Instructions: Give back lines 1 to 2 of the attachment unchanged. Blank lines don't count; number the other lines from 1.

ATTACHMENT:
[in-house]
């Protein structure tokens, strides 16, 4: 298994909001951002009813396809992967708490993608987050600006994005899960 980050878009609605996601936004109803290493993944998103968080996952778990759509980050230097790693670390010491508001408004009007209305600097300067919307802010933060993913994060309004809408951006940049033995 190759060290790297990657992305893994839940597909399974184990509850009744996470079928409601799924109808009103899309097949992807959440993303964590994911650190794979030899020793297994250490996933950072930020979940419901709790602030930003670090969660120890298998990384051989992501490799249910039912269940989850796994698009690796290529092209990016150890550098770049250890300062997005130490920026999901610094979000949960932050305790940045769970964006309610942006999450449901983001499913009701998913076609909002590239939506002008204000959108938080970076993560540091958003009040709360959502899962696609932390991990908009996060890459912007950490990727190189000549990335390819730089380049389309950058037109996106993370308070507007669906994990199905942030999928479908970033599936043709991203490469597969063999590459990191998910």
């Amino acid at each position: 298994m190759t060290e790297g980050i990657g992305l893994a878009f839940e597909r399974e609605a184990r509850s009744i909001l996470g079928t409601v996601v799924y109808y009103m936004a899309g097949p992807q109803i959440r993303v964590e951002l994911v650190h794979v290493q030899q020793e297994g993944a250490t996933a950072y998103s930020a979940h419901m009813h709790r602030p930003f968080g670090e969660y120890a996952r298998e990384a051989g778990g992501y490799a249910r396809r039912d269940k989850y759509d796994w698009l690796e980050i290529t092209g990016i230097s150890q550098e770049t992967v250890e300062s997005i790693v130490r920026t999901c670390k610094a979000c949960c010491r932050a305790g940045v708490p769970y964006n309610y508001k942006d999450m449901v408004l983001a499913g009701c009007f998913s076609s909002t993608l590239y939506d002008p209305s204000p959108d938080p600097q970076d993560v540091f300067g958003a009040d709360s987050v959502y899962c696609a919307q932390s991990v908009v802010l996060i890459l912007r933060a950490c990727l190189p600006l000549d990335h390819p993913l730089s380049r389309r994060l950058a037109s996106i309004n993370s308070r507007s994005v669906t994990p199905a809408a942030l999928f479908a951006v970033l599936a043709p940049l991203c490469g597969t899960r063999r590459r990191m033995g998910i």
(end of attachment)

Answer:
[in-house]
């Protein structure tokens, strides 16, 4: 298994909001951002009813396809992967708490993608987050600006994005899960 980050878009609605996601936004109803290493993944998103968080996952778990759509980050230097790693670390010491508001408004009007209305600097300067919307802010933060993913994060309004809408951006940049033995 190759060290790297990657992305893994839940597909399974184990509850009744996470079928409601799924109808009103899309097949992807959440993303964590994911650190794979030899020793297994250490996933950072930020979940419901709790602030930003670090969660120890298998990384051989992501490799249910039912269940989850796994698009690796290529092209990016150890550098770049250890300062997005130490920026999901610094979000949960932050305790940045769970964006309610942006999450449901983001499913009701998913076609909002590239939506002008204000959108938080970076993560540091958003009040709360959502899962696609932390991990908009996060890459912007950490990727190189000549990335390819730089380049389309950058037109996106993370308070507007669906994990199905942030999928479908970033599936043709991203490469597969063999590459990191998910």